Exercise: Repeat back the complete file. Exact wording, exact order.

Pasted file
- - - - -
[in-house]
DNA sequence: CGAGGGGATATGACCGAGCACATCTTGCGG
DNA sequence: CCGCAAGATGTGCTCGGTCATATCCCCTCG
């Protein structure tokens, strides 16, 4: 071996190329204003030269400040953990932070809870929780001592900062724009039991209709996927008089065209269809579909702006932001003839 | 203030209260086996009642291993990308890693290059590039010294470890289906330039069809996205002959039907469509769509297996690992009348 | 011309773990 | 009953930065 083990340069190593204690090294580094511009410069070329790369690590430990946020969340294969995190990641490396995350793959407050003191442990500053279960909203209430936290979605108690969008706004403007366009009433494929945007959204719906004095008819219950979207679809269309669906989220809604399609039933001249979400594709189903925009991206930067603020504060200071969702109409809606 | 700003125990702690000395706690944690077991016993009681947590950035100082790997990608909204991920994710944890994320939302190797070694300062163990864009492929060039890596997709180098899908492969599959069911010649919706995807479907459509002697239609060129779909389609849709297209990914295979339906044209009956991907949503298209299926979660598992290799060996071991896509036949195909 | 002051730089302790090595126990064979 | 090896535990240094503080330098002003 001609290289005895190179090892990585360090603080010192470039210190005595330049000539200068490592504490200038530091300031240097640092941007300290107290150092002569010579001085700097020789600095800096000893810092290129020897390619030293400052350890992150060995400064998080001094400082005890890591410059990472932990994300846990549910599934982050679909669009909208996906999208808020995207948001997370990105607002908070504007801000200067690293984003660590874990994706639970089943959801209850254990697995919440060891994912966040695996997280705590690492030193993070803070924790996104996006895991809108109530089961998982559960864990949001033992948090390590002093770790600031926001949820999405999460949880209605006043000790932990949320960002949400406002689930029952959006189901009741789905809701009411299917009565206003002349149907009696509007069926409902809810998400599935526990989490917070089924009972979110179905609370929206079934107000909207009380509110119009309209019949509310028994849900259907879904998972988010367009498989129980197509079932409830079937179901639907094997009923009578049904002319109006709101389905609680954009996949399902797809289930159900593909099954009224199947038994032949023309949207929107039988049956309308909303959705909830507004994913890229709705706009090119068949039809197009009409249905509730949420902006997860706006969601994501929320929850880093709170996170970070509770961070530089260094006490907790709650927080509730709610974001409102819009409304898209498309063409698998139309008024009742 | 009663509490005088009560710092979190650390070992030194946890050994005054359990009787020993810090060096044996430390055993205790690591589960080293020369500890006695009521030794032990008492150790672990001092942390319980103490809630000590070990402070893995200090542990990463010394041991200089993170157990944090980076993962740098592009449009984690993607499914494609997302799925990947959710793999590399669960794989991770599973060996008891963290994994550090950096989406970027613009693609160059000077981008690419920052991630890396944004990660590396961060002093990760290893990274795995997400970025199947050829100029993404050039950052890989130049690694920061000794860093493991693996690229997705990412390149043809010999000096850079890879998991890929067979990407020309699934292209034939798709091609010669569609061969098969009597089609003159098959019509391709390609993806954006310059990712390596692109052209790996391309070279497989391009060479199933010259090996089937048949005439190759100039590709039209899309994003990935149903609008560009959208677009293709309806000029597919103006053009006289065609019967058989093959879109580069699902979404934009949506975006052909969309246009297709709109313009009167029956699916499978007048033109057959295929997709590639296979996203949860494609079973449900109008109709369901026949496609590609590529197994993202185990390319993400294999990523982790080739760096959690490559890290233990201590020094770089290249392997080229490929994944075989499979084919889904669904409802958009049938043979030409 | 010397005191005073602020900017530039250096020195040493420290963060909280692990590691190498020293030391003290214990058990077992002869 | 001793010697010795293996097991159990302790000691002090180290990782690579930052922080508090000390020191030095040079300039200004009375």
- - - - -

[in-house]
DNA sequence: CGAGGGGATATGACCGAGCACATCTTGCGG
DNA sequence: CCGCAAGATGTGCTCGGTCATATCCCCTCG
């Protein structure tokens, strides 16, 4: 071996190329204003030269400040953990932070809870929780001592900062724009039991209709996927008089065209269809579909702006932001003839 | 203030209260086996009642291993990308890693290059590039010294470890289906330039069809996205002959039907469509769509297996690992009348 | 011309773990 | 009953930065 083990340069190593204690090294580094511009410069070329790369690590430990946020969340294969995190990641490396995350793959407050003191442990500053279960909203209430936290979605108690969008706004403007366009009433494929945007959204719906004095008819219950979207679809269309669906989220809604399609039933001249979400594709189903925009991206930067603020504060200071969702109409809606 | 700003125990702690000395706690944690077991016993009681947590950035100082790997990608909204991920994710944890994320939302190797070694300062163990864009492929060039890596997709180098899908492969599959069911010649919706995807479907459509002697239609060129779909389609849709297209990914295979339906044209009956991907949503298209299926979660598992290799060996071991896509036949195909 | 002051730089302790090595126990064979 | 090896535990240094503080330098002003 001609290289005895190179090892990585360090603080010192470039210190005595330049000539200068490592504490200038530091300031240097640092941007300290107290150092002569010579001085700097020789600095800096000893810092290129020897390619030293400052350890992150060995400064998080001094400082005890890591410059990472932990994300846990549910599934982050679909669009909208996906999208808020995207948001997370990105607002908070504007801000200067690293984003660590874990994706639970089943959801209850254990697995919440060891994912966040695996997280705590690492030193993070803070924790996104996006895991809108109530089961998982559960864990949001033992948090390590002093770790600031926001949820999405999460949880209605006043000790932990949320960002949400406002689930029952959006189901009741789905809701009411299917009565206003002349149907009696509007069926409902809810998400599935526990989490917070089924009972979110179905609370929206079934107000909207009380509110119009309209019949509310028994849900259907879904998972988010367009498989129980197509079932409830079937179901639907094997009923009578049904002319109006709101389905609680954009996949399902797809289930159900593909099954009224199947038994032949023309949207929107039988049956309308909303959705909830507004994913890229709705706009090119068949039809197009009409249905509730949420902006997860706006969601994501929320929850880093709170996170970070509770961070530089260094006490907790709650927080509730709610974001409102819009409304898209498309063409698998139309008024009742 | 009663509490005088009560710092979190650390070992030194946890050994005054359990009787020993810090060096044996430390055993205790690591589960080293020369500890006695009521030794032990008492150790672990001092942390319980103490809630000590070990402070893995200090542990990463010394041991200089993170157990944090980076993962740098592009449009984690993607499914494609997302799925990947959710793999590399669960794989991770599973060996008891963290994994550090950096989406970027613009693609160059000077981008690419920052991630890396944004990660590396961060002093990760290893990274795995997400970025199947050829100029993404050039950052890989130049690694920061000794860093493991693996690229997705990412390149043809010999000096850079890879998991890929067979990407020309699934292209034939798709091609010669569609061969098969009597089609003159098959019509391709390609993806954006310059990712390596692109052209790996391309070279497989391009060479199933010259090996089937048949005439190759100039590709039209899309994003990935149903609008560009959208677009293709309806000029597919103006053009006289065609019967058989093959879109580069699902979404934009949506975006052909969309246009297709709109313009009167029956699916499978007048033109057959295929997709590639296979996203949860494609079973449900109008109709369901026949496609590609590529197994993202185990390319993400294999990523982790080739760096959690490559890290233990201590020094770089290249392997080229490929994944075989499979084919889904669904409802958009049938043979030409 | 010397005191005073602020900017530039250096020195040493420290963060909280692990590691190498020293030391003290214990058990077992002869 | 001793010697010795293996097991159990302790000691002090180290990782690579930052922080508090000390020191030095040079300039200004009375």